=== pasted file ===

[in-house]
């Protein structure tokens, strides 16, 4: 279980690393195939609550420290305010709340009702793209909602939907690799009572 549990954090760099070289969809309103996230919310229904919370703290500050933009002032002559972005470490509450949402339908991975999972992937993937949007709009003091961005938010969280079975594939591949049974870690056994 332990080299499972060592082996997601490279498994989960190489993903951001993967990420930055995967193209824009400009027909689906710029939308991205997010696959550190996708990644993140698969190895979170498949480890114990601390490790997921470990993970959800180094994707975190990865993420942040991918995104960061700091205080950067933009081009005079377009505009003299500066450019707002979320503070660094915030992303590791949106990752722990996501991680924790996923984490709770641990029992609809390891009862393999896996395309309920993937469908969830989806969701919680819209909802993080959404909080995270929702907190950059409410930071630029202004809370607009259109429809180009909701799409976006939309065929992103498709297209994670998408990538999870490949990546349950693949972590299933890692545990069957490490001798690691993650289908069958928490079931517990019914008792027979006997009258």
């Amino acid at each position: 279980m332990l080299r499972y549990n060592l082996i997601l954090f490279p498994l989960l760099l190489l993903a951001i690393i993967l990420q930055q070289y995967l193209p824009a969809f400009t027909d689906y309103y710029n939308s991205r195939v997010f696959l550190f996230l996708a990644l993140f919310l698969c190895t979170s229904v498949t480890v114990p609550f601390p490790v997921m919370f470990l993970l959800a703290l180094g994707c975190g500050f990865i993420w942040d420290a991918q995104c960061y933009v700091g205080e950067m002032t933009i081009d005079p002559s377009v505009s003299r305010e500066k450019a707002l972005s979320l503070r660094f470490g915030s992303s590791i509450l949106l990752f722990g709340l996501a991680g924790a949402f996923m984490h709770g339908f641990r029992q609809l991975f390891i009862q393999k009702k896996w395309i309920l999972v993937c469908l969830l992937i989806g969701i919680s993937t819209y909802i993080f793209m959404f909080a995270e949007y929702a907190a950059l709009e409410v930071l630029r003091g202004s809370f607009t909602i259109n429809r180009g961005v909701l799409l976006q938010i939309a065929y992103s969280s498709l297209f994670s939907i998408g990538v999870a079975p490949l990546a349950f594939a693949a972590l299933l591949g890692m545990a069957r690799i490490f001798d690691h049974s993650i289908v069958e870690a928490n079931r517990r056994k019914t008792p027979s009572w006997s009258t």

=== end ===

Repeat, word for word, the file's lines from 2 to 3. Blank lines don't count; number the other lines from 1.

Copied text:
């Protein structure tokens, strides 16, 4: 279980690393195939609550420290305010709340009702793209909602939907690799009572 549990954090760099070289969809309103996230919310229904919370703290500050933009002032002559972005470490509450949402339908991975999972992937993937949007709009003091961005938010969280079975594939591949049974870690056994 332990080299499972060592082996997601490279498994989960190489993903951001993967990420930055995967193209824009400009027909689906710029939308991205997010696959550190996708990644993140698969190895979170498949480890114990601390490790997921470990993970959800180094994707975190990865993420942040991918995104960061700091205080950067933009081009005079377009505009003299500066450019707002979320503070660094915030992303590791949106990752722990996501991680924790996923984490709770641990029992609809390891009862393999896996395309309920993937469908969830989806969701919680819209909802993080959404909080995270929702907190950059409410930071630029202004809370607009259109429809180009909701799409976006939309065929992103498709297209994670998408990538999870490949990546349950693949972590299933890692545990069957490490001798690691993650289908069958928490079931517990019914008792027979006997009258």
């Amino acid at each position: 279980m332990l080299r499972y549990n060592l082996i997601l954090f490279p498994l989960l760099l190489l993903a951001i690393i993967l990420q930055q070289y995967l193209p824009a969809f400009t027909d689906y309103y710029n939308s991205r195939v997010f696959l550190f996230l996708a990644l993140f919310l698969c190895t979170s229904v498949t480890v114990p609550f601390p490790v997921m919370f470990l993970l959800a703290l180094g994707c975190g500050f990865i993420w942040d420290a991918q995104c960061y933009v700091g205080e950067m002032t933009i081009d005079p002559s377009v505009s003299r305010e500066k450019a707002l972005s979320l503070r660094f470490g915030s992303s590791i509450l949106l990752f722990g709340l996501a991680g924790a949402f996923m984490h709770g339908f641990r029992q609809l991975f390891i009862q393999k009702k896996w395309i309920l999972v993937c469908l969830l992937i989806g969701i919680s993937t819209y909802i993080f793209m959404f909080a995270e949007y929702a907190a950059l709009e409410v930071l630029r003091g202004s809370f607009t909602i259109n429809r180009g961005v909701l799409l976006q938010i939309a065929y992103s969280s498709l297209f994670s939907i998408g990538v999870a079975p490949l990546a349950f594939a693949a972590l299933l591949g890692m545990a069957r690799i490490f001798d690691h049974s993650i289908v069958e870690a928490n079931r517990r056994k019914t008792p027979s009572w006997s009258t």